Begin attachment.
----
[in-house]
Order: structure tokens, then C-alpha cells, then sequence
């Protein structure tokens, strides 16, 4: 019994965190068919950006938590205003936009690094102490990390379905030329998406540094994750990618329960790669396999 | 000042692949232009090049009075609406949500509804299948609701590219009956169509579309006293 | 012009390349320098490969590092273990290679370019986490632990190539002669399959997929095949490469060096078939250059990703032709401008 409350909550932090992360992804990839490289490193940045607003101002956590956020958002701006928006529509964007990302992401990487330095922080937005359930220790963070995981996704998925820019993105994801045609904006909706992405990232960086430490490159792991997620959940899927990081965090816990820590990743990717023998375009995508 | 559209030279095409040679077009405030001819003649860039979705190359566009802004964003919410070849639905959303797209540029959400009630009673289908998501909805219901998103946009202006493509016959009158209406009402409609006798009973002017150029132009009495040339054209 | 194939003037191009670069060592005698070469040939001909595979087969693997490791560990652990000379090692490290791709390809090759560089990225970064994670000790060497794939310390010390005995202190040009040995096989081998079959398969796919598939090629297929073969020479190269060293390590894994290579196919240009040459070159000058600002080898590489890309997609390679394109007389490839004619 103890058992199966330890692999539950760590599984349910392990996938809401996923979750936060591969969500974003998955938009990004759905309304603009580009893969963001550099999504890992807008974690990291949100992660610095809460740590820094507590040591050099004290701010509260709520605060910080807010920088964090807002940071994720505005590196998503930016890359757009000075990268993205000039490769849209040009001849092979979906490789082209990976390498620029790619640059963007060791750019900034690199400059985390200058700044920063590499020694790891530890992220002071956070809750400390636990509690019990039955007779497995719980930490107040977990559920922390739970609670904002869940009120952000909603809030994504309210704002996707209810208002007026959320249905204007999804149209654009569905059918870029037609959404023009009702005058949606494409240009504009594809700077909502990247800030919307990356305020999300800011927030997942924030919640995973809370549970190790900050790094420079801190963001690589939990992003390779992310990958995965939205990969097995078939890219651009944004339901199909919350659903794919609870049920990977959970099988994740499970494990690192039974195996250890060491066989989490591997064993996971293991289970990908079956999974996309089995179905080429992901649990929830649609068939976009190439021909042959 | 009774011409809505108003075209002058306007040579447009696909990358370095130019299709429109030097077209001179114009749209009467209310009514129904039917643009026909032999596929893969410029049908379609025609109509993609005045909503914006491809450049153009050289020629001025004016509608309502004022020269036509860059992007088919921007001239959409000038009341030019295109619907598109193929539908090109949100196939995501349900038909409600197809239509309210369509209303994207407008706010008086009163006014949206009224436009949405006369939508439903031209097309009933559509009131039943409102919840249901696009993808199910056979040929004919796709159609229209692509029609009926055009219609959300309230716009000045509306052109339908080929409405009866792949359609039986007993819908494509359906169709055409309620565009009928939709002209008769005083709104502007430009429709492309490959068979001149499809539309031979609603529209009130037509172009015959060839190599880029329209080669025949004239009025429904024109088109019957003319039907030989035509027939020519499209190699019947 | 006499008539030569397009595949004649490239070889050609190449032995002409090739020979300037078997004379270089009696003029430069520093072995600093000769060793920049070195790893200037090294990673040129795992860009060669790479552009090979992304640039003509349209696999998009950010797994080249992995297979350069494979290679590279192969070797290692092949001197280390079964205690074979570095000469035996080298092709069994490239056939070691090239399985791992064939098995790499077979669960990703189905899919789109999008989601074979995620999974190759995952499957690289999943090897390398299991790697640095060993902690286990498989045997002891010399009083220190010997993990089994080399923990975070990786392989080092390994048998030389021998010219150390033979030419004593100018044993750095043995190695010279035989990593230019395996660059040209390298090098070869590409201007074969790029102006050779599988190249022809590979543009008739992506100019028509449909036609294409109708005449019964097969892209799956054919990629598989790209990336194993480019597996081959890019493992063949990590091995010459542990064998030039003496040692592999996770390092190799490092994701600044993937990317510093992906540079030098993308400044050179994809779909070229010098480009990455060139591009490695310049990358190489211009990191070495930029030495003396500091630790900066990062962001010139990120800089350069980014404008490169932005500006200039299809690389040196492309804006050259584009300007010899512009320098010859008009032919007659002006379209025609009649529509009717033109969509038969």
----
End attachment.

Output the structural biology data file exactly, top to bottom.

[in-house]
Order: structure tokens, then C-alpha cells, then sequence
């Protein structure tokens, strides 16, 4: 019994965190068919950006938590205003936009690094102490990390379905030329998406540094994750990618329960790669396999 | 000042692949232009090049009075609406949500509804299948609701590219009956169509579309006293 | 012009390349320098490969590092273990290679370019986490632990190539002669399959997929095949490469060096078939250059990703032709401008 409350909550932090992360992804990839490289490193940045607003101002956590956020958002701006928006529509964007990302992401990487330095922080937005359930220790963070995981996704998925820019993105994801045609904006909706992405990232960086430490490159792991997620959940899927990081965090816990820590990743990717023998375009995508 | 559209030279095409040679077009405030001819003649860039979705190359566009802004964003919410070849639905959303797209540029959400009630009673289908998501909805219901998103946009202006493509016959009158209406009402409609006798009973002017150029132009009495040339054209 | 194939003037191009670069060592005698070469040939001909595979087969693997490791560990652990000379090692490290791709390809090759560089990225970064994670000790060497794939310390010390005995202190040009040995096989081998079959398969796919598939090629297929073969020479190269060293390590894994290579196919240009040459070159000058600002080898590489890309997609390679394109007389490839004619 103890058992199966330890692999539950760590599984349910392990996938809401996923979750936060591969969500974003998955938009990004759905309304603009580009893969963001550099999504890992807008974690990291949100992660610095809460740590820094507590040591050099004290701010509260709520605060910080807010920088964090807002940071994720505005590196998503930016890359757009000075990268993205000039490769849209040009001849092979979906490789082209990976390498620029790619640059963007060791750019900034690199400059985390200058700044920063590499020694790891530890992220002071956070809750400390636990509690019990039955007779497995719980930490107040977990559920922390739970609670904002869940009120952000909603809030994504309210704002996707209810208002007026959320249905204007999804149209654009569905059918870029037609959404023009009702005058949606494409240009504009594809700077909502990247800030919307990356305020999300800011927030997942924030919640995973809370549970190790900050790094420079801190963001690589939990992003390779992310990958995965939205990969097995078939890219651009944004339901199909919350659903794919609870049920990977959970099988994740499970494990690192039974195996250890060491066989989490591997064993996971293991289970990908079956999974996309089995179905080429992901649990929830649609068939976009190439021909042959 | 009774011409809505108003075209002058306007040579447009696909990358370095130019299709429109030097077209001179114009749209009467209310009514129904039917643009026909032999596929893969410029049908379609025609109509993609005045909503914006491809450049153009050289020629001025004016509608309502004022020269036509860059992007088919921007001239959409000038009341030019295109619907598109193929539908090109949100196939995501349900038909409600197809239509309210369509209303994207407008706010008086009163006014949206009224436009949405006369939508439903031209097309009933559509009131039943409102919840249901696009993808199910056979040929004919796709159609229209692509029609009926055009219609959300309230716009000045509306052109339908080929409405009866792949359609039986007993819908494509359906169709055409309620565009009928939709002209008769005083709104502007430009429709492309490959068979001149499809539309031979609603529209009130037509172009015959060839190599880029329209080669025949004239009025429904024109088109019957003319039907030989035509027939020519499209190699019947 | 006499008539030569397009595949004649490239070889050609190449032995002409090739020979300037078997004379270089009696003029430069520093072995600093000769060793920049070195790893200037090294990673040129795992860009060669790479552009090979992304640039003509349209696999998009950010797994080249992995297979350069494979290679590279192969070797290692092949001197280390079964205690074979570095000469035996080298092709069994490239056939070691090239399985791992064939098995790499077979669960990703189905899919789109999008989601074979995620999974190759995952499957690289999943090897390398299991790697640095060993902690286990498989045997002891010399009083220190010997993990089994080399923990975070990786392989080092390994048998030389021998010219150390033979030419004593100018044993750095043995190695010279035989990593230019395996660059040209390298090098070869590409201007074969790029102006050779599988190249022809590979543009008739992506100019028509449909036609294409109708005449019964097969892209799956054919990629598989790209990336194993480019597996081959890019493992063949990590091995010459542990064998030039003496040692592999996770390092190799490092994701600044993937990317510093992906540079030098993308400044050179994809779909070229010098480009990455060139591009490695310049990358190489211009990191070495930029030495003396500091630790900066990062962001010139990120800089350069980014404008490169932005500006200039299809690389040196492309804006050259584009300007010899512009320098010859008009032919007659002006379209025609009649529509009717033109969509038969």